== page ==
The Other Side of Free Speech

Censorship is to art as lynching is to justice.

~ Henry Louis Gates Jr ~

I absolutely hate finding myself in agreement with anything one might find on Fox News, but that’s the situation in which I find myself with respect to opera singer Anna Netrebko’s withdrawal from future engagements at the Metropolitan Opera. The Met said it would not engage artists who support Putin; Netrebko refused to repudiate her support of the subhuman scum Russian dictator, so the Met said there was “no way forward” to permit Netrebko’s performances. I doubt there are many people who find Putin more offensive than I. And I think Netrebko’s support of Putin is, to put it mildly, offensive and stupid. But Fox News made a valid point in saying in an opinion piece about the Met’s refusal to permit her to perform:

It is perfectly bizarre for the Met to stand against tyranny by attacking free speech, the very right that combats tyranny in all forms. This is not just the day that the music died for Netrebko, it is the day that free speech died at the Met.

Unfortunately, I did not find any similar denunciations of The Met’s decision by any other news media; I hope that is because I did not look hard enough. If the media does not take a firm stand on this sort of censorship (and it is censorship, albeit by proxy), I am afraid our democracy is on the ropes.

This issue brings to mind several situations that have made the news in recent months in which various colleges and universities have cancelled speeches and performances which people on my side of the political spectrum found objectionable. I despise right-wing mouthpieces and find their hate-laced diatribes offensive and based largely on deliberate manipulations of circumstances and facts. But I believe, deeply, that one of the core elements of democracy is free speech. Taking actions to deny people the right to spew offensive rhetoric (or even the right to believe in offensive ideas or support offensive people) may give momentary relief from their offensive language and ideas, but it sets the stage for retributive actions. Not only that, it is simply wrong. I am a firm believer in the concept said to have originated with French philosopher Voltaire, as expressed by author S.G. Tallentyre: “I wholly disapprove of what you say—and will defend to the death your right to say it.” While there are limits to what is permissible, those limits should be few and only permissible when absolutely necessary as life-or-death protection. As I said, I hate agreeing with Fox News. But I would not silence it, even when it tries to silence or mock or invalidate the credibility of people who agree with me. I might argue forcefully against someone whose point of view is diametrically opposed to mine, but I would not cut out their tongue.


During the past several weeks, I have snatched a few moments to read some provocative things I’ve come across in other people’s blogs in months and years past. These are blogs that, like mine, seem to have very small audiences; it’s extremely rare to see a comment in response to a published piece. On those rare occasions when I have taken the time to offer comments on those provocative pieces, the author almost invariably responds to my comments, expressing appreciation. But in other blogs, the ones with huge followings and dozens or  hundreds of comments, the author rarely responds to comments; at least not in the comment section of the blog. I wonder whether the volume of comments is so high that the writer might feel responding to them would be an almost impossible task. But I would think the fact that followers think enough of what the blogger wrote to comment on it would merit a response. Perhaps, though, the writer doesn’t even know the comments are there. Perhaps he doesn’t go back to see if there are comments. Early one, I suspect the settings were adjusted to notify the writer of every comment. For big, popular blogs, that might create such volume of email that the writer simply could not cope. Maybe that’s why my comments on those big, popular blogs never seem to get replies; at least not from the writer. This is on my mind this morning because, a few weeks ago, I commented on a blog and never got a response. Oh, well. It is what it is. Zen, baby.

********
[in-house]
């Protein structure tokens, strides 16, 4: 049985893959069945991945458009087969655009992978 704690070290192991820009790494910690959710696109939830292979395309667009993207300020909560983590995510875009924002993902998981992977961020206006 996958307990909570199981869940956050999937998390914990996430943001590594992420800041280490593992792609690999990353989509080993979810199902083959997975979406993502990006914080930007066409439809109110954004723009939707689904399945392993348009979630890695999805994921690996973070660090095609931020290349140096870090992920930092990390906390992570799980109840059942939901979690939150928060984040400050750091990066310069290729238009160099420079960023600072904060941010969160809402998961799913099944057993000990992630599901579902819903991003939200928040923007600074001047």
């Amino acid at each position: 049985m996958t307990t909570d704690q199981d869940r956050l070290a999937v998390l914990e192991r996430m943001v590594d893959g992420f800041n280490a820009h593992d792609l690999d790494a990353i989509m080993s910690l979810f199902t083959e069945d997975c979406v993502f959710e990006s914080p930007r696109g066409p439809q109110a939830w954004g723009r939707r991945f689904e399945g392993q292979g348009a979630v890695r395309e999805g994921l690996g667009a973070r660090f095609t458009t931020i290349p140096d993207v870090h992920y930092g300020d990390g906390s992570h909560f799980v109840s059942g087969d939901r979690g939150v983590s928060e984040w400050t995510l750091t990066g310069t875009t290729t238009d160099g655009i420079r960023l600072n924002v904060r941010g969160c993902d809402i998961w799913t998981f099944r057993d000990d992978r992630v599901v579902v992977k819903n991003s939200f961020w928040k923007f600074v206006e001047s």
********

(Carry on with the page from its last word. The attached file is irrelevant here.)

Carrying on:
Yesterday’s plan—to continue painting the new house—was adjusted into a related endeavor, but one that did not involve inhaling a huge volume of dust still hanging in the air from tile cutting and installation. Instead of continuing to transform the interior of the house, work shifted to the very warm outdoors, where badly mangled crepe myrtles and freeze-damaged azaleas needed attention. Several crepe myrtles on the property are, in my estimation, dead. A few more have been subjected to such severe pruning (“crepe murder,” some call it) that their survival is in question. Still, the long, unruly stalks that previous heavy pruning encouraged needed trimming. So, that’s what happened. And a few related items outdoors, including untangling and unfurling a very heavy 100-foot-plus hose. The previous owners—who I now consider some of the most unclean, uncaring, inconsiderate, and generally low-life people I’ve ever encountered—apparently saw fit to stop looking after the yard a year or three ago. And they left the tools of their abuse and abandonment behind. But I’m taking it as it comes. Zen, baby. Their abuses will make it possible for minor efforts on our part to result in what will seem a magical transformation. I keep telling myself that.